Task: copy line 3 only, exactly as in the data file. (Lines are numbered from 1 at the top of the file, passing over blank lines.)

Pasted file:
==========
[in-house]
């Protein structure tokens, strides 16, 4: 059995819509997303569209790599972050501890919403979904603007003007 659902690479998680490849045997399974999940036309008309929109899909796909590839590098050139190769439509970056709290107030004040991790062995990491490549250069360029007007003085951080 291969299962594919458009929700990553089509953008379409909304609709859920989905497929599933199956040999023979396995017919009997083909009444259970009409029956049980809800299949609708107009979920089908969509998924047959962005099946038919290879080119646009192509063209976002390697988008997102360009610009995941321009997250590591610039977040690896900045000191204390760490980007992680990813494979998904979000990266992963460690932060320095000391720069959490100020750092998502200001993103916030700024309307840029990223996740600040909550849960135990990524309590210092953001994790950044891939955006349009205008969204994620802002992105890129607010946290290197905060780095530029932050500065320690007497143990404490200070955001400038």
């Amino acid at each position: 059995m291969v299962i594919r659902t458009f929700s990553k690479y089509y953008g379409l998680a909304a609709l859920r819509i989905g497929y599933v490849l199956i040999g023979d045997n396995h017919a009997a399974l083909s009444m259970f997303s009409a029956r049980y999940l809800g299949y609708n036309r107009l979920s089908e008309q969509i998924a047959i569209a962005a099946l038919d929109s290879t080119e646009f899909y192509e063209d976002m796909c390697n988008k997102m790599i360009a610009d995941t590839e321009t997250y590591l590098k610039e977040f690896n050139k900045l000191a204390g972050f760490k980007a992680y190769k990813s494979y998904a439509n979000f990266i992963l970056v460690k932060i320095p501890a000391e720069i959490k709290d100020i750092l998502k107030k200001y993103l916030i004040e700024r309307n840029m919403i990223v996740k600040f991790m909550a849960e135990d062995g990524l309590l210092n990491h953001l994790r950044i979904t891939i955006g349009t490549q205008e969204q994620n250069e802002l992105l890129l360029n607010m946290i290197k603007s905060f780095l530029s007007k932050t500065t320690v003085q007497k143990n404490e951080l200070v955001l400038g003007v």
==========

């Amino acid at each position: 059995m291969v299962i594919r659902t458009f929700s990553k690479y089509y953008g379409l998680a909304a609709l859920r819509i989905g497929y599933v490849l199956i040999g023979d045997n396995h017919a009997a399974l083909s009444m259970f997303s009409a029956r049980y999940l809800g299949y609708n036309r107009l979920s089908e008309q969509i998924a047959i569209a962005a099946l038919d929109s290879t080119e646009f899909y192509e063209d976002m796909c390697n988008k997102m790599i360009a610009d995941t590839e321009t997250y590591l590098k610039e977040f690896n050139k900045l000191a204390g972050f760490k980007a992680y190769k990813s494979y998904a439509n979000f990266i992963l970056v460690k932060i320095p501890a000391e720069i959490k709290d100020i750092l998502k107030k200001y993103l916030i004040e700024r309307n840029m919403i990223v996740k600040f991790m909550a849960e135990d062995g990524l309590l210092n990491h953001l994790r950044i979904t891939i955006g349009t490549q205008e969204q994620n250069e802002l992105l890129l360029n607010m946290i290197k603007s905060f780095l530029s007007k932050t500065t320690v003085q007497k143990n404490e951080l200070v955001l400038g003007v």